The most common method by far is to include the business mileage applying a pence per mile as set out each year by the Inland Revenue (13/14 = 45p 10,000 miles, 25p thereafter). Your accountant will need to decide which is the best method for you whilst working within the Inland Revenue guidelines.
Postage used for business purposes is allowable for tax relief.
Printing costs related to business are allowable for tax relief. Examples of relevant costs are business cards, letterheads and printing for adverts.
If you are a chiropractic clinic owner and do repairs to your clinic these are considered allowable costs. Please be aware though that there are numerous guidelines set by the Inland Revenue as to whether certain expenses are repairs or property improvements. If you are unsure before planning to do some work to your clinic, contact your accountant to find out the tax treatment of the specific work you plan to carry out.
Whether you are a clinic owner or associate, minor repairs to business equipment and sundry repair items used for business such as batteries and light bulbs are allowable for tax relief.
The costs of attending a chiropractic seminar are allowable for tax relief. This includes the registration cost of the seminar as well as any other costs that are directly linked to attending the seminar. This includes travel, accommodation and subsistence.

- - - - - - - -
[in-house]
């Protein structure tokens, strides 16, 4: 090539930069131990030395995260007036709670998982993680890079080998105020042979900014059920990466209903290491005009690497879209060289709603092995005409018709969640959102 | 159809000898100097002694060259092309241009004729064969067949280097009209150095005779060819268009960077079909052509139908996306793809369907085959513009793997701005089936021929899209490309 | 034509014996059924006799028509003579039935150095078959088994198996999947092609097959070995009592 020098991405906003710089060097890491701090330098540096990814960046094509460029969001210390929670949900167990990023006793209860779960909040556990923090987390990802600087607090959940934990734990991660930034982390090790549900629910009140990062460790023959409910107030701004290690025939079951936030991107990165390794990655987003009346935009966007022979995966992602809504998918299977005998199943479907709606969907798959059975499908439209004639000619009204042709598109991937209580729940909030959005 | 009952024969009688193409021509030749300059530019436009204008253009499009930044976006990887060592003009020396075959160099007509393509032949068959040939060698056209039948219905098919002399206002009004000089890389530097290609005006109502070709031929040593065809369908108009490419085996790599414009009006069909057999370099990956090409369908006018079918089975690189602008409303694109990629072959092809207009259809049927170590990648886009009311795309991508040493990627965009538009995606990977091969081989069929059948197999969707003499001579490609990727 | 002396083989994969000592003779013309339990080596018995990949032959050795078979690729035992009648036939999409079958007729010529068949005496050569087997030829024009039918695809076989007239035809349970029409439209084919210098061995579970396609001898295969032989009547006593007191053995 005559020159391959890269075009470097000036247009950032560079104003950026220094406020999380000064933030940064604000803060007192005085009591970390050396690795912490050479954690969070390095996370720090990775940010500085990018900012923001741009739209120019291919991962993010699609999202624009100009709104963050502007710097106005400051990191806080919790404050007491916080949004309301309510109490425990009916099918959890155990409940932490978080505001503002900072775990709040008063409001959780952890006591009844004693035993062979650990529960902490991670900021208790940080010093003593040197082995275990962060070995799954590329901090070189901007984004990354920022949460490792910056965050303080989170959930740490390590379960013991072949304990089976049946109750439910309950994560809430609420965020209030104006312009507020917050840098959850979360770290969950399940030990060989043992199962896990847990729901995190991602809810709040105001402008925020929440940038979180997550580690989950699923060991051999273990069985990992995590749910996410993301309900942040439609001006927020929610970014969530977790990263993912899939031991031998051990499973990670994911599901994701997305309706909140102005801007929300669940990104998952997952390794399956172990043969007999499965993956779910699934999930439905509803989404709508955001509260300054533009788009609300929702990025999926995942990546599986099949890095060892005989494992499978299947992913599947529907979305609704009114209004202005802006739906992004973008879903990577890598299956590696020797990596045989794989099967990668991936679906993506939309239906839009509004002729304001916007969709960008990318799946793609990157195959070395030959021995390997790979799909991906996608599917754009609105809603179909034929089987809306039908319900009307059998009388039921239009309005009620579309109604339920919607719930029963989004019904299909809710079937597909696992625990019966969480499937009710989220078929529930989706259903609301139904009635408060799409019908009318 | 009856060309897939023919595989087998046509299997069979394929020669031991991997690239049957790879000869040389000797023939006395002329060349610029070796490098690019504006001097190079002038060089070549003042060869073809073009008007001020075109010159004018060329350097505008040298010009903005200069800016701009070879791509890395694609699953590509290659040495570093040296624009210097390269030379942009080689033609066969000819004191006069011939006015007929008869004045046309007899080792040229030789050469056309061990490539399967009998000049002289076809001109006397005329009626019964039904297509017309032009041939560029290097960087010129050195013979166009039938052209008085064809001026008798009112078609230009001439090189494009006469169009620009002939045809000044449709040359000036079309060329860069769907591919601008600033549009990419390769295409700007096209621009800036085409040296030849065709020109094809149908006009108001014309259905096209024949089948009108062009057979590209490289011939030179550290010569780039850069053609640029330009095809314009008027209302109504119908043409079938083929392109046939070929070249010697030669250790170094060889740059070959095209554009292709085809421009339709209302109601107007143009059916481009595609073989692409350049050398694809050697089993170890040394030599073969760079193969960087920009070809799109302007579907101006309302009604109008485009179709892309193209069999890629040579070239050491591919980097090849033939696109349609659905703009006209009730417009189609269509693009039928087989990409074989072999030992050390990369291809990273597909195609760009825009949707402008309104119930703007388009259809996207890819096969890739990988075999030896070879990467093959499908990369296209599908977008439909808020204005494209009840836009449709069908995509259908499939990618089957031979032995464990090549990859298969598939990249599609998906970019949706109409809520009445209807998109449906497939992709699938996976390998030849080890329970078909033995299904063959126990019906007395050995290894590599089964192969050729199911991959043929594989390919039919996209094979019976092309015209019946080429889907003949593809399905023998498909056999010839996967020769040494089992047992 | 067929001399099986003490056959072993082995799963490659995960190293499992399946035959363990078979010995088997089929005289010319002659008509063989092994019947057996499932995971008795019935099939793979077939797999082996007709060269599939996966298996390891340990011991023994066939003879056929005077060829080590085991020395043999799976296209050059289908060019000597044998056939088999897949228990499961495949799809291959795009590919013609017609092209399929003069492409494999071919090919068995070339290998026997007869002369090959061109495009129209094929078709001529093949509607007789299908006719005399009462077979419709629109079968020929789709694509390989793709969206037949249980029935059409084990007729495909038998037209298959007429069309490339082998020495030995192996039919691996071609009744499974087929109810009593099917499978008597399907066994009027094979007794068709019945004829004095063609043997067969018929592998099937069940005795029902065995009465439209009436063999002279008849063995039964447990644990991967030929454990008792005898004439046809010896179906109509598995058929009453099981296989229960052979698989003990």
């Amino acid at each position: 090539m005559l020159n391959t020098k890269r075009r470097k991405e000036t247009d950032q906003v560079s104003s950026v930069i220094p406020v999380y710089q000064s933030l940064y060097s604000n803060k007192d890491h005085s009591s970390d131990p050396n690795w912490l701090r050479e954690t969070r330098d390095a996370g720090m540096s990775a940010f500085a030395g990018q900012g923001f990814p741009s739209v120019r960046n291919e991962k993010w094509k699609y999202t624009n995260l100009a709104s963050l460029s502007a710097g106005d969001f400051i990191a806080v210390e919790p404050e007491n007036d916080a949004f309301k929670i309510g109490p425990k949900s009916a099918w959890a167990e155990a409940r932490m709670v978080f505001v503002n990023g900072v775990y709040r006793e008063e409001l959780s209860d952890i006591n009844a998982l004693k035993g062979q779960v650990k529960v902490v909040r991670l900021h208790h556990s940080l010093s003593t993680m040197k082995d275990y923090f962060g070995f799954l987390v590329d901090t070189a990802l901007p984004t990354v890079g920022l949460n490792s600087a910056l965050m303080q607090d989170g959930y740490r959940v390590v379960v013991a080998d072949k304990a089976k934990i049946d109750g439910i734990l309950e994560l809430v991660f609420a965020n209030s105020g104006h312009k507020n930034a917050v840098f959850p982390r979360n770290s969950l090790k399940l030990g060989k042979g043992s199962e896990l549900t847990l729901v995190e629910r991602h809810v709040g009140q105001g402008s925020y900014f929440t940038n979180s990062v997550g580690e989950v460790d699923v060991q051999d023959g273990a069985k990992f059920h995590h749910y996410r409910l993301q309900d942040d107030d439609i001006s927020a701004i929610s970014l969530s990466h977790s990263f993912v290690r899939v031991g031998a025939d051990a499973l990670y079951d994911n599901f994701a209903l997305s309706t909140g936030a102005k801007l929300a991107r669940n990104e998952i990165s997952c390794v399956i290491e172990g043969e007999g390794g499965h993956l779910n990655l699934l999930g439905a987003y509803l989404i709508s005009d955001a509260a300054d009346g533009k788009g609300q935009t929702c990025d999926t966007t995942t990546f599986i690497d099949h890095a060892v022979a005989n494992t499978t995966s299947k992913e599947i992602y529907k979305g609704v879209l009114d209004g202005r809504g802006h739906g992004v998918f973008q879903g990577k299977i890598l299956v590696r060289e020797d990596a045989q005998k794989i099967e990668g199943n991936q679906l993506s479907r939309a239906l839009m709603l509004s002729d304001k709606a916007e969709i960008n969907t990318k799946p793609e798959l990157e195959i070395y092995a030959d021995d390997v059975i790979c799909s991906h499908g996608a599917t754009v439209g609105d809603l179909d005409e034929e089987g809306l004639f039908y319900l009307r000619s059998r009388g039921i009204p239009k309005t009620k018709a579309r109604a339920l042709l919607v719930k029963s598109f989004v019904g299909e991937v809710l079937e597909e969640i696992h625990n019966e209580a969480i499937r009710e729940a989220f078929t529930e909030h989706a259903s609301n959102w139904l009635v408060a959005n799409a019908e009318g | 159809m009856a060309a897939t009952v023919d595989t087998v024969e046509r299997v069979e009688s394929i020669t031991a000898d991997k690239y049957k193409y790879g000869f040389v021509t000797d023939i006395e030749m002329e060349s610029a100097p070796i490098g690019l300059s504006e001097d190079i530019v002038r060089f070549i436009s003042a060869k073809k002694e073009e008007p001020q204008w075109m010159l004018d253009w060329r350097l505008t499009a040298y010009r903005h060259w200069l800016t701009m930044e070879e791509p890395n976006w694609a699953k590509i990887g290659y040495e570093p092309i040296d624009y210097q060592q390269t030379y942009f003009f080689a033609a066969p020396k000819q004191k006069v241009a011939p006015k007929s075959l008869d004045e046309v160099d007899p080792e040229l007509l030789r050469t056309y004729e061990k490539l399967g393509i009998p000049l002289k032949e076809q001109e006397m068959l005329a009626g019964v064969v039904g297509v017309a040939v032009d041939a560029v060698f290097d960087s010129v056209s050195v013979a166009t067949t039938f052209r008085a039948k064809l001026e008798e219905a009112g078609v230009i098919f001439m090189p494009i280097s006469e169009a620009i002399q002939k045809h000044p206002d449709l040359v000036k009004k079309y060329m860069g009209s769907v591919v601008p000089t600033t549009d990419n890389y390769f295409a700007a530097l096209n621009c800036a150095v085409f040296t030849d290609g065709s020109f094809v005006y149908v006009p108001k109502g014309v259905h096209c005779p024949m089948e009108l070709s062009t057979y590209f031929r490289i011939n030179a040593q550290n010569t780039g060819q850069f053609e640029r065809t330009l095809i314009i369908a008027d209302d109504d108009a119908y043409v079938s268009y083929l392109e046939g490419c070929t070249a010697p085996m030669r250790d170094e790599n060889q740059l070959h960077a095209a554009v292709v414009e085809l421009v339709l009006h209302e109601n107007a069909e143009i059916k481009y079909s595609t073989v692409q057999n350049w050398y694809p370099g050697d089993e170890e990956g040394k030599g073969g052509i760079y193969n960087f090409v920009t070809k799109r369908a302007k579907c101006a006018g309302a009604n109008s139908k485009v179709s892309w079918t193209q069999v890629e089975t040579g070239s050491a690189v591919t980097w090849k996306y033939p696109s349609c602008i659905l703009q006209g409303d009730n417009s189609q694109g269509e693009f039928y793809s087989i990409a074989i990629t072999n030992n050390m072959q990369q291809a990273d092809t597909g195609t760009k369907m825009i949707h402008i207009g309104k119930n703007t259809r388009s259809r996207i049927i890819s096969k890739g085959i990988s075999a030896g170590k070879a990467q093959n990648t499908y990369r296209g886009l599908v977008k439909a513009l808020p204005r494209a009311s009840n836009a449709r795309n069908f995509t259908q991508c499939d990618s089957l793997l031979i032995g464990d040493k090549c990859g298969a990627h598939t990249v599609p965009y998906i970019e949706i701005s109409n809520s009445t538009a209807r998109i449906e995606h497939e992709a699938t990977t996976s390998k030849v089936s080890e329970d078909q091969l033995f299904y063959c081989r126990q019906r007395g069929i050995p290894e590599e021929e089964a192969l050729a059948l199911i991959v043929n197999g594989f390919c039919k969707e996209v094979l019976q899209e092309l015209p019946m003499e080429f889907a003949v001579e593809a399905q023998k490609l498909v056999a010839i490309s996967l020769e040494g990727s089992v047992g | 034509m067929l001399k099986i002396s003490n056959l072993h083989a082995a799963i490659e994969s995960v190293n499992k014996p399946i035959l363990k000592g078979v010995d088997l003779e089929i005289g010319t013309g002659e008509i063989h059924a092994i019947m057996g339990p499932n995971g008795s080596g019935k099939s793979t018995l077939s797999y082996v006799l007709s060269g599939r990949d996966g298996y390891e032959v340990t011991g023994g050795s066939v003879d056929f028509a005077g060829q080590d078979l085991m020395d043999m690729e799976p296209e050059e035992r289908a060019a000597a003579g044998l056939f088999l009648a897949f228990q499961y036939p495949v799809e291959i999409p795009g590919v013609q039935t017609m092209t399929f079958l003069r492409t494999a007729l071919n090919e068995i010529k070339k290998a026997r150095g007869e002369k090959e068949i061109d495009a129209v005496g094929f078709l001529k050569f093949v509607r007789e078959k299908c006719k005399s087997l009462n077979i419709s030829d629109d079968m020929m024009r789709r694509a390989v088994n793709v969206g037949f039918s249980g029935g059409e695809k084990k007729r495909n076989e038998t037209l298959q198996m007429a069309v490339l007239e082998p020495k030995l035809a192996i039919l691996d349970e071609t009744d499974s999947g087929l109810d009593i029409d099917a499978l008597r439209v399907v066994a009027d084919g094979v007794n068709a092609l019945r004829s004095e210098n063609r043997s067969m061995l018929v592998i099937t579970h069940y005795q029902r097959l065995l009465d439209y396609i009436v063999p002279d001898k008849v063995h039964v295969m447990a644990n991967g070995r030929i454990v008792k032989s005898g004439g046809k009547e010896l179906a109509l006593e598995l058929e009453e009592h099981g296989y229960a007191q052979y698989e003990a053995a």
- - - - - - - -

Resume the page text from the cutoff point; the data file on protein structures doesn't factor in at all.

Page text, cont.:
Please be aware that if combining a seminar trip with a personal excursion (i.e. holiday) then it is likely that the flight / accommodation costs will be disallowed under the “duality” principle.
Stationary used for business purposes is allowable for tax relief. This would include items such as paper, pens, printer ink, folders and other consumable items. Please note that printers and computers and not consumable items and therefore do not fall under this category and are treated in a different way for tax purposes. (*)
Chiropractic subscriptions are allowable for tax relief. The GCC, BCA, UCA, SCA and College of Chiropractors, being the most recognised.
Other subscriptions would be allowable as well if they are solely used for business purposes.
Please also note that student loan costs are not allowable under subscriptions.
Telephone costs are another expense that often needs to have split treatment. If the telephone is within the clinic then usually these costs are 100% business related. Home telephone costs are usually considered 100% personal, so non-allowable, although if business calls are seperately identifiable these will be allowed for tax relief.